Necessary Error: Josiah Royce, Communal Inquiry, and Feminist Epistemology

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Title: Necessary Error: Josiah Royce, Communal Inquiry, and Feminist Epistemology
Author: Barnette, Kara
Abstract: Feminist epistemologists have often argued that our relationships with structures of power shape the content, expression, and social force of what we know. While feminist standpoint theorists have often maintained that experiences on the margins of social power can lead to better understandings of the roles of systems of oppression in society, more recent writings on epistemologies of ignorance examine the reverse, how experiences from positions of social power limit our understandings. In this project, I draw on the concept of epistemic privilege as it has been formulated by feminist standpoint theorists, criticisms of objectivity and fixed, transcendent truths, and analyses of the relationships between structures of power and concepts of knowing. By considering the works of Sandra Harding, Lorraine Code, and Patricia Hill Collins, among others, I argue that knowledge is situational and contingent and that some individuals possess privileged understandings due to their positions on the margins of power structures. However, I also argue that, in order for feminist epistemology to utilize the concept of epistemic privilege successfully, it must incorporate a concept of error into its considerations of constructions of knowledge. Thus, throughout this dissertation, I examine how a concept of error could bolster efforts to subvert the dominant approaches to knowledge that have upheld male privilege and undermine the patriarchal power structures that rely on them. I propose a form of feminist inquiry that incorporates a method of error sensitivity, which will enable inquirers to recognize when institutions of power, individual limitations, and cultural myths are restricting knowing subjects' perspectives and leading them to commit errors. This concept of error, and the related approach to error-sensitive inquiry, relies upon a commitment to continuous and ever-expanding inquiry by a community, rather than an isolated individual. Thus, I derive much of my conceptual framework from the work of Josiah Royce and his concepts of the Beloved Community, loyalty to loyalty, and communities of interpretation.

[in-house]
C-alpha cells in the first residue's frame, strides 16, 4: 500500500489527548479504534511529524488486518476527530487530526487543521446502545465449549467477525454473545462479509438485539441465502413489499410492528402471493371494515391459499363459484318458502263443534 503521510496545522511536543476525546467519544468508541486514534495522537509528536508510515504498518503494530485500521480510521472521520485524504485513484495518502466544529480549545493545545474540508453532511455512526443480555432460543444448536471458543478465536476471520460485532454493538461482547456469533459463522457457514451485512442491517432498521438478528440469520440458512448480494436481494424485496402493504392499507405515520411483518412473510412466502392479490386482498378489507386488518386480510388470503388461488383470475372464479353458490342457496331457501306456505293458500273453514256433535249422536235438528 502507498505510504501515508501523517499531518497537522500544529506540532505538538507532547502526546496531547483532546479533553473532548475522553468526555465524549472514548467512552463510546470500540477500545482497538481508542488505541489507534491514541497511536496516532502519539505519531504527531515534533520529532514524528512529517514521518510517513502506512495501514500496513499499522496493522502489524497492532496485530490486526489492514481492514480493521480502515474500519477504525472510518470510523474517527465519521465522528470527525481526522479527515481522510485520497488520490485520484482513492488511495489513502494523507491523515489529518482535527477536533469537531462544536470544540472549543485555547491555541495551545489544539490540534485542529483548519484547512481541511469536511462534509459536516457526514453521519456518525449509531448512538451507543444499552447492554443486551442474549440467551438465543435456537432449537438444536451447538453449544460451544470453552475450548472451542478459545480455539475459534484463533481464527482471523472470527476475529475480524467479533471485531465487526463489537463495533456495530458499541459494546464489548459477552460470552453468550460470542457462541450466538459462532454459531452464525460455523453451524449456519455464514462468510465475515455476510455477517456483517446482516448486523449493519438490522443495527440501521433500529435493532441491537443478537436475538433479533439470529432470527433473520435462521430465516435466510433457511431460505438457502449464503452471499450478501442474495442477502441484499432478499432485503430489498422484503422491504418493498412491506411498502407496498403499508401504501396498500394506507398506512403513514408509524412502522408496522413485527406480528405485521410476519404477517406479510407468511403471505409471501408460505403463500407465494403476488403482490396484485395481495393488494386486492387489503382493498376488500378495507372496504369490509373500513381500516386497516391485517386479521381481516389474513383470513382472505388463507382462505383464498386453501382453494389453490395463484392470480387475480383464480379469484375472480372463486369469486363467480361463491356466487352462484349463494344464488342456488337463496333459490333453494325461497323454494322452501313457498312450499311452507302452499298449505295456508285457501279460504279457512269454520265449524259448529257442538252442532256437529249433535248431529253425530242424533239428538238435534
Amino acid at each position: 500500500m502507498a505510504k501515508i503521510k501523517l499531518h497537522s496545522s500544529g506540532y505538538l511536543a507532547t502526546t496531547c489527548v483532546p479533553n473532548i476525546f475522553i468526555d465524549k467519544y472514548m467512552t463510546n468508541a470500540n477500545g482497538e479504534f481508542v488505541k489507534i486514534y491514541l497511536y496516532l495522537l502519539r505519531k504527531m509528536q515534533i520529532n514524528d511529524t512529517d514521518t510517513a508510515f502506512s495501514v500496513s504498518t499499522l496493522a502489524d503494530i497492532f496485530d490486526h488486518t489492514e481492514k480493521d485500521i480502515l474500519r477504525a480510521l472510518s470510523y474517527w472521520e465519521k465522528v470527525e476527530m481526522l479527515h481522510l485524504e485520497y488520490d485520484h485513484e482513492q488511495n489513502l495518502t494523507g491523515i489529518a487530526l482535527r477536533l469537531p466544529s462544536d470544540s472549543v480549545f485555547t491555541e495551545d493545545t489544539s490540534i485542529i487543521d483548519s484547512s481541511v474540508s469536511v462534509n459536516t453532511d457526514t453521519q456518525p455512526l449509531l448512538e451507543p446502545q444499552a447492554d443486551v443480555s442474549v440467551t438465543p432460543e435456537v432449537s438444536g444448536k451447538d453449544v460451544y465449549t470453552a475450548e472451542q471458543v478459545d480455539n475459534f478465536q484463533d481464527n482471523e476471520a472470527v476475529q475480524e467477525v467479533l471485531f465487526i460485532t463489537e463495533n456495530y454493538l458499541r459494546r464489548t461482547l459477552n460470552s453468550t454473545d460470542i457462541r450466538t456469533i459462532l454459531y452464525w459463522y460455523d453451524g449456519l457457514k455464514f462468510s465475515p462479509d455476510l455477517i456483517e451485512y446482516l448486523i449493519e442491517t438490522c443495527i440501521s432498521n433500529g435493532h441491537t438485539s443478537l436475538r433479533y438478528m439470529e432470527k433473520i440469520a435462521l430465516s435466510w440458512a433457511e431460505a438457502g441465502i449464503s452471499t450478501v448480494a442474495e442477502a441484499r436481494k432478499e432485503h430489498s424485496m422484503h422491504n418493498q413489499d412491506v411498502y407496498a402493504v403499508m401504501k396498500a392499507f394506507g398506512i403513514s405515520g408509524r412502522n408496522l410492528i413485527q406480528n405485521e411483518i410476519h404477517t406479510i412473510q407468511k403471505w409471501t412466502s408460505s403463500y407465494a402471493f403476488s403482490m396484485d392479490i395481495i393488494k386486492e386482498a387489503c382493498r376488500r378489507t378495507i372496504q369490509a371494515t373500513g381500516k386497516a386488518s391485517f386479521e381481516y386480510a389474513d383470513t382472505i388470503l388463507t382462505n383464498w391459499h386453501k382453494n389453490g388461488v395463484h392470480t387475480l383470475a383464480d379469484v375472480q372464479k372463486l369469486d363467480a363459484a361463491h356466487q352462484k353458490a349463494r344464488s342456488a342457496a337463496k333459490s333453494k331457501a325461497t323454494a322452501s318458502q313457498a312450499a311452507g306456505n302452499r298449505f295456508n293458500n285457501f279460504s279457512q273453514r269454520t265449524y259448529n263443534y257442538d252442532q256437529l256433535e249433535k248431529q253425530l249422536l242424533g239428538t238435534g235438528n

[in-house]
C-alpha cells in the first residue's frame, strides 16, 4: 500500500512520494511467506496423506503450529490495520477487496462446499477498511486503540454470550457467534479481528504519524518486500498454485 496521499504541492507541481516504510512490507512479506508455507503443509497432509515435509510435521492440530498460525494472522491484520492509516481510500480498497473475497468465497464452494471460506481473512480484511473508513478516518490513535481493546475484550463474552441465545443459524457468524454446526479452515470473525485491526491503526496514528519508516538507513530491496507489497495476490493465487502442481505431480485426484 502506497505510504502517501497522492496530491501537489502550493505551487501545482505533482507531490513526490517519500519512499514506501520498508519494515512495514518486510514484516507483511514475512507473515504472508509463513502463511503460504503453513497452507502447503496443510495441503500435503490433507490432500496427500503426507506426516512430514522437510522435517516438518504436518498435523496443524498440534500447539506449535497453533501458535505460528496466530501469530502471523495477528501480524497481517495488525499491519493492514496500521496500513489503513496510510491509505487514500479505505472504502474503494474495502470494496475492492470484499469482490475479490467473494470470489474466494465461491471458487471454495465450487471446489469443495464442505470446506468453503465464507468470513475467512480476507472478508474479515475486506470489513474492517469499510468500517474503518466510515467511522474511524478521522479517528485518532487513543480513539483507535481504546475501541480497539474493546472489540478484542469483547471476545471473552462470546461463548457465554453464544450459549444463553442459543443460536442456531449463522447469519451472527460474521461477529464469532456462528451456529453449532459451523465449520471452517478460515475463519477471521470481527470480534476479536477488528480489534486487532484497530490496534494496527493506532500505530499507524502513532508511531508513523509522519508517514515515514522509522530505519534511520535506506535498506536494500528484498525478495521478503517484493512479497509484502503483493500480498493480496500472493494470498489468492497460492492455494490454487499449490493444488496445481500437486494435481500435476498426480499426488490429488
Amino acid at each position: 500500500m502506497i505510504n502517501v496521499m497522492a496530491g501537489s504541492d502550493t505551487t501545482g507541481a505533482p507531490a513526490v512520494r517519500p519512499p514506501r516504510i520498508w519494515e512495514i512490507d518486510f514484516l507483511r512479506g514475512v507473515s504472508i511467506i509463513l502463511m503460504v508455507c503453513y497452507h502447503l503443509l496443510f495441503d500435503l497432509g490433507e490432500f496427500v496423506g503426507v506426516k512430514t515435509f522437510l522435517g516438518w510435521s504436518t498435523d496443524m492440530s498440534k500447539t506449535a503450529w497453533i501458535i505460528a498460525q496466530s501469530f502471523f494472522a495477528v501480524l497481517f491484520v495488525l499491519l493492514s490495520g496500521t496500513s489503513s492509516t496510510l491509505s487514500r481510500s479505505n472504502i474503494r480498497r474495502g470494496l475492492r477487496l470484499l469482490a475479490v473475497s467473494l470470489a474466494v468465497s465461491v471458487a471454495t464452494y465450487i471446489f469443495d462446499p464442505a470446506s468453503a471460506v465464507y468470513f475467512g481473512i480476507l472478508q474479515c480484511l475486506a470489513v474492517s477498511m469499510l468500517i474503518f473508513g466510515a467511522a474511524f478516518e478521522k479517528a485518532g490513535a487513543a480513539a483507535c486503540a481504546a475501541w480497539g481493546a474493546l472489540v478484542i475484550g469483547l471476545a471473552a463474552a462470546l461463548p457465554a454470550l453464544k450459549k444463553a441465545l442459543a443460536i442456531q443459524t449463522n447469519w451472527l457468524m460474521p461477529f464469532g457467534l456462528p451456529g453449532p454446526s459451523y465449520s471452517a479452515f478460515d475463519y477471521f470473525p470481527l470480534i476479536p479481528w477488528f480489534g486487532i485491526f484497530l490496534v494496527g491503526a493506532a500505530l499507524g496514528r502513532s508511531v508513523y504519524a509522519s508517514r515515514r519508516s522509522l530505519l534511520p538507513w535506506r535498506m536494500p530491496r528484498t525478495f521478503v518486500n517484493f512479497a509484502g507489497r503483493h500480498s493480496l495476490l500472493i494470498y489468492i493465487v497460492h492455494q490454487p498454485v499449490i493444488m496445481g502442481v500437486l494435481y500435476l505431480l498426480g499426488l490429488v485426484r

Date: 2012

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